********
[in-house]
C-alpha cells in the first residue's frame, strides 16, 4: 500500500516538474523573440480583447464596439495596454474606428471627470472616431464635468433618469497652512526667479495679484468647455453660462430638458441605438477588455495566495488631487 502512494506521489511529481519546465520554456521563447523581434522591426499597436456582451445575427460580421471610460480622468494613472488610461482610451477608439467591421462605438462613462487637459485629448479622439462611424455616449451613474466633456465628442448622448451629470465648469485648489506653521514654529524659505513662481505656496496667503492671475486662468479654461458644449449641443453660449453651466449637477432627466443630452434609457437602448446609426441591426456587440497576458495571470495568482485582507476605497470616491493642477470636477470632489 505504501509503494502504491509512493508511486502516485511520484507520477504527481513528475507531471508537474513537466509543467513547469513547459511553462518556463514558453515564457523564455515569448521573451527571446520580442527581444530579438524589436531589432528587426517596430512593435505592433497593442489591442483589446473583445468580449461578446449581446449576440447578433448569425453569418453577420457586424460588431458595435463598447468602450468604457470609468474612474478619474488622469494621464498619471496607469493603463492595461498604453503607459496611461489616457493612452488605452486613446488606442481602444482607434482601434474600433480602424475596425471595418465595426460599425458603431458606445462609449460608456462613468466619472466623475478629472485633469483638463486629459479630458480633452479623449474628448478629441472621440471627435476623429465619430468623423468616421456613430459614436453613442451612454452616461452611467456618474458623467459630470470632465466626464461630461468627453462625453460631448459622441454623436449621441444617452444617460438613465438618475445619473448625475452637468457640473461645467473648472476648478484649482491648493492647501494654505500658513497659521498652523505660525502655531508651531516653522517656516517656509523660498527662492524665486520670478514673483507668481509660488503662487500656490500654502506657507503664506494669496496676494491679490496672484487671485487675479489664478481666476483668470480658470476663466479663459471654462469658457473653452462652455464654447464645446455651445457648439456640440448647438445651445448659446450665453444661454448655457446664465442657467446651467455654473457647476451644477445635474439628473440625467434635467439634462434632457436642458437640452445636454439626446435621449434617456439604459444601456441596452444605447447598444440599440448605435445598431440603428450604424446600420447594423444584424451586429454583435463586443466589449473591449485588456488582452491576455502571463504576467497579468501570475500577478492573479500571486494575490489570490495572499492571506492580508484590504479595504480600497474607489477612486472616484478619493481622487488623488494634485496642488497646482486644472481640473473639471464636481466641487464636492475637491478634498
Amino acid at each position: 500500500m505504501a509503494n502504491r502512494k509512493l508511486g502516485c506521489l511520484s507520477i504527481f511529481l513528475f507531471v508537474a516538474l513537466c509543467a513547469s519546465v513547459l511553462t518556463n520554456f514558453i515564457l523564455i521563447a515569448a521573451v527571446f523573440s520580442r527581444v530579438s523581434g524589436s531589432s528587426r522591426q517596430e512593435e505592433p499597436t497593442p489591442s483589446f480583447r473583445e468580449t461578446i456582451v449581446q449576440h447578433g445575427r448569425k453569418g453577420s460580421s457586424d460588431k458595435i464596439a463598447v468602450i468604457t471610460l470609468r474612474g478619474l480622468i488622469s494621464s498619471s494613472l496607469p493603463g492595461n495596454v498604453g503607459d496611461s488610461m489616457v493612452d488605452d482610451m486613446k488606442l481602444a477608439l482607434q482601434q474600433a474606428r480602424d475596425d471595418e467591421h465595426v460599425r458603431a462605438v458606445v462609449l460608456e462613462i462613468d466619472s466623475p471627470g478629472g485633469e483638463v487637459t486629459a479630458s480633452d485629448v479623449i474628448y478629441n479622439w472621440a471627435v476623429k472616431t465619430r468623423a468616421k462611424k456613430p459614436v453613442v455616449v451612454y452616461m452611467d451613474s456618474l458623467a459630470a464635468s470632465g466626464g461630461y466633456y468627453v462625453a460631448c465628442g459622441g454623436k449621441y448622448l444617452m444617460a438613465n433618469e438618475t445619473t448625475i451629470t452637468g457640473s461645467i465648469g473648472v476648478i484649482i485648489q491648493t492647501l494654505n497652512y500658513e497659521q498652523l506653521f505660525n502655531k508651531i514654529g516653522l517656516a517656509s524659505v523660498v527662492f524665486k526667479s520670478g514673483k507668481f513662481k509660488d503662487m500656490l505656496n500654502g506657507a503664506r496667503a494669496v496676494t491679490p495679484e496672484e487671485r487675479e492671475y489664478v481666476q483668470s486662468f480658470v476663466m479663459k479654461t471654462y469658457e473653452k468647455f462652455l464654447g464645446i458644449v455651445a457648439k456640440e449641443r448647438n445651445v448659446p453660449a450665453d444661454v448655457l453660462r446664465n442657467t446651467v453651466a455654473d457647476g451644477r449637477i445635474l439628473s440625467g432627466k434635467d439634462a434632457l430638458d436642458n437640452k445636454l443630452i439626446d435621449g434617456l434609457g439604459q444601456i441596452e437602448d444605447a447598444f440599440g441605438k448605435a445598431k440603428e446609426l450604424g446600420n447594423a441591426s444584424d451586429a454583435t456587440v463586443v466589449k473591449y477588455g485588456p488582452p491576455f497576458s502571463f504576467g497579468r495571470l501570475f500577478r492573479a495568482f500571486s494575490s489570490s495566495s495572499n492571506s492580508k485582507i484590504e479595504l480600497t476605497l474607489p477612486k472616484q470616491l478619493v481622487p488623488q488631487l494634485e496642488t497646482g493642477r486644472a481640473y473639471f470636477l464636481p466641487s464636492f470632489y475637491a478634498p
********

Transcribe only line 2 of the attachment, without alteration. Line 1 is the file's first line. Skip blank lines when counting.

C-alpha cells in the first residue's frame, strides 16, 4: 500500500516538474523573440480583447464596439495596454474606428471627470472616431464635468433618469497652512526667479495679484468647455453660462430638458441605438477588455495566495488631487 502512494506521489511529481519546465520554456521563447523581434522591426499597436456582451445575427460580421471610460480622468494613472488610461482610451477608439467591421462605438462613462487637459485629448479622439462611424455616449451613474466633456465628442448622448451629470465648469485648489506653521514654529524659505513662481505656496496667503492671475486662468479654461458644449449641443453660449453651466449637477432627466443630452434609457437602448446609426441591426456587440497576458495571470495568482485582507476605497470616491493642477470636477470632489 505504501509503494502504491509512493508511486502516485511520484507520477504527481513528475507531471508537474513537466509543467513547469513547459511553462518556463514558453515564457523564455515569448521573451527571446520580442527581444530579438524589436531589432528587426517596430512593435505592433497593442489591442483589446473583445468580449461578446449581446449576440447578433448569425453569418453577420457586424460588431458595435463598447468602450468604457470609468474612474478619474488622469494621464498619471496607469493603463492595461498604453503607459496611461489616457493612452488605452486613446488606442481602444482607434482601434474600433480602424475596425471595418465595426460599425458603431458606445462609449460608456462613468466619472466623475478629472485633469483638463486629459479630458480633452479623449474628448478629441472621440471627435476623429465619430468623423468616421456613430459614436453613442451612454452616461452611467456618474458623467459630470470632465466626464461630461468627453462625453460631448459622441454623436449621441444617452444617460438613465438618475445619473448625475452637468457640473461645467473648472476648478484649482491648493492647501494654505500658513497659521498652523505660525502655531508651531516653522517656516517656509523660498527662492524665486520670478514673483507668481509660488503662487500656490500654502506657507503664506494669496496676494491679490496672484487671485487675479489664478481666476483668470480658470476663466479663459471654462469658457473653452462652455464654447464645446455651445457648439456640440448647438445651445448659446450665453444661454448655457446664465442657467446651467455654473457647476451644477445635474439628473440625467434635467439634462434632457436642458437640452445636454439626446435621449434617456439604459444601456441596452444605447447598444440599440448605435445598431440603428450604424446600420447594423444584424451586429454583435463586443466589449473591449485588456488582452491576455502571463504576467497579468501570475500577478492573479500571486494575490489570490495572499492571506492580508484590504479595504480600497474607489477612486472616484478619493481622487488623488494634485496642488497646482486644472481640473473639471464636481466641487464636492475637491478634498